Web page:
Stories of our connected and rapidly changing region.


Episode 84: If You Build It

New Hampshire is known for its mountain views, but it’s got another less family-friendly attraction- cheap liquor. Out-of-staters have been skirting the legal limits of what you can buy at state owned liquor stores, but the government is not so keen to investigate. And while we try to stay warm, we hear about a program that helps Connecticut residents keep the drafts out, and visit a company in Maine that builds some of the most efficient homes on the market. Plus, we parse what New England communities ask from their local baseball teams – and what the owners of those teams are asking from taxpayers in two struggling cities.

The Hartford Yard Goats play the Trenton Thunder at Dunkin Donuts Park, Hartford, Connecticut, in July 2017. (Jesse Douglas/CC)

The Hennessy State

A New Hampshire State Liquor outlet near the state border on Interstate 93. (NHPR file photo).

In the absence of an income or sales tax, New Hampshire uses the lure of cheap liquor to help balance the books. The state owns and operates about 80 retail liquor stores – nearly every liquor store in the state. Many of these low-cost, high volume outlets are strategically located on the state’s southern border, some at highway rest stops.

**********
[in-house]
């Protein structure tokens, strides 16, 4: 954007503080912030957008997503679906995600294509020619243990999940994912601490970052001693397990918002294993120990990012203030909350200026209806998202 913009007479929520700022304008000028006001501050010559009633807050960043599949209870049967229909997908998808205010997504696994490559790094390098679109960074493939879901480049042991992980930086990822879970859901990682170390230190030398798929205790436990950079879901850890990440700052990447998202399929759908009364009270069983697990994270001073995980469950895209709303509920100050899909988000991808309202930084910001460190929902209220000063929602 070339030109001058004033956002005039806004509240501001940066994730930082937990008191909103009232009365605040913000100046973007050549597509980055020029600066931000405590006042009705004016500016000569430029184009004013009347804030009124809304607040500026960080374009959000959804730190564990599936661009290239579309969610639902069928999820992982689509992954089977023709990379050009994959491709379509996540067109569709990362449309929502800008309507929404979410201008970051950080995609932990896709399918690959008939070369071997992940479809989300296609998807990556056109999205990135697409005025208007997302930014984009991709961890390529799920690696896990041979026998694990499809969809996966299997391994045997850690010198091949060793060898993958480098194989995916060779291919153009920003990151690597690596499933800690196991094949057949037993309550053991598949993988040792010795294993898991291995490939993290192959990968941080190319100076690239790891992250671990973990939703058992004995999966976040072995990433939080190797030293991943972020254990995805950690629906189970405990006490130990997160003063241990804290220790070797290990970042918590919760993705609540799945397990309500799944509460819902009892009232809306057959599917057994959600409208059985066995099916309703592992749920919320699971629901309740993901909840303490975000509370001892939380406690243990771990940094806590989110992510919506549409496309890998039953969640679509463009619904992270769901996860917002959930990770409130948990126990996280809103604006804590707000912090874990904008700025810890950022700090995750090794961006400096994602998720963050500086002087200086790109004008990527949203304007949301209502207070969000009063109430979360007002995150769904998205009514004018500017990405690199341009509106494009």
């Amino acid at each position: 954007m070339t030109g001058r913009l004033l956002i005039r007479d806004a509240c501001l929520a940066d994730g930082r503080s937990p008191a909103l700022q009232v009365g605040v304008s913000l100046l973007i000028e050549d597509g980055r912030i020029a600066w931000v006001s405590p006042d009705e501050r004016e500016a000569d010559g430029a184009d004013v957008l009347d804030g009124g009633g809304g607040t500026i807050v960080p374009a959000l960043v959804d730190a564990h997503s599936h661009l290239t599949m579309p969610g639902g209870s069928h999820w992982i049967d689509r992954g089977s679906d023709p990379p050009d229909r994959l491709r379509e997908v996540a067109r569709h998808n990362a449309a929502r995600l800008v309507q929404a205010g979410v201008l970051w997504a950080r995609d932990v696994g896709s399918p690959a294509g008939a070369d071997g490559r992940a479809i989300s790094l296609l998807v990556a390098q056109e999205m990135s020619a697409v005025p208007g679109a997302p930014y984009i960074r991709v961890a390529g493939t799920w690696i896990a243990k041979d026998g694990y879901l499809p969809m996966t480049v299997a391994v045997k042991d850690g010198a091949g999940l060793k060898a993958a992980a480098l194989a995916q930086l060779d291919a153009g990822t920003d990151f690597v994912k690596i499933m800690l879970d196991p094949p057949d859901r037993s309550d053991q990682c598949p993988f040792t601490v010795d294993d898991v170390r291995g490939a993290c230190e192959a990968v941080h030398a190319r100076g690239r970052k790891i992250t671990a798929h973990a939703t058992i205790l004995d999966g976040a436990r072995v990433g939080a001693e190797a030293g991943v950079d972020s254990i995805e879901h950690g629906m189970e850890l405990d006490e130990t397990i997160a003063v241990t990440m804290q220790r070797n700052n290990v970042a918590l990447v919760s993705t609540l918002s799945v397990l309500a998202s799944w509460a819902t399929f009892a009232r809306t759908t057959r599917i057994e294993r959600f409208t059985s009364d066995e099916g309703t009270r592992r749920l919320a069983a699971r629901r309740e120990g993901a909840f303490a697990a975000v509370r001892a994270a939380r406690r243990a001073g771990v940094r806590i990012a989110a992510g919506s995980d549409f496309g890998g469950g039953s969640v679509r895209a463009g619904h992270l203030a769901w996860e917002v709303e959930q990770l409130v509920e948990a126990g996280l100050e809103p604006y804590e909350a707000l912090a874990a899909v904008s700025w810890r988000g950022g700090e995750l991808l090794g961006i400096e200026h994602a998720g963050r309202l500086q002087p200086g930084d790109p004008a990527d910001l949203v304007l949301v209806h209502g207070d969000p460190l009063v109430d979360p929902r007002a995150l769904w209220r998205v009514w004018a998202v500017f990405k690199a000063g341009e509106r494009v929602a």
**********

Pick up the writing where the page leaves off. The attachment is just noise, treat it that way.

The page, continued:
Recently, out-of-staters have been arrested for cash transactions that skirt legal limits, and one elected official from New Hampshire is sounding the alarm. The liquor at the center of his concerns is Hennessy cognac.

New Hampshire Public Radio’s Todd Bookman is part of a reporting team that has been looking into this story. And he says its not the first time the issue has surfaced in the state.

All About Efficiency

As New England’s aging fleet of oil and nuclear plants retire, one way to make up for lost energy is to build more generation: new solar panels or wind turbines.

But before we add to the grid, there is a simpler way to lower emissions –improve the energy efficiency of homes. As Connecticut Public Radio’s Patrick Skahill reports, a home energy audit can help with that by sealing up houses from wind and helping to lower heating bills. But as state budgets tighten, some of those programs are going away.

A wall section is lowered by a crane on to the foundation of a “passive house” manufactured by the Maine company Ecocor. (Jon Kalish/NEXT)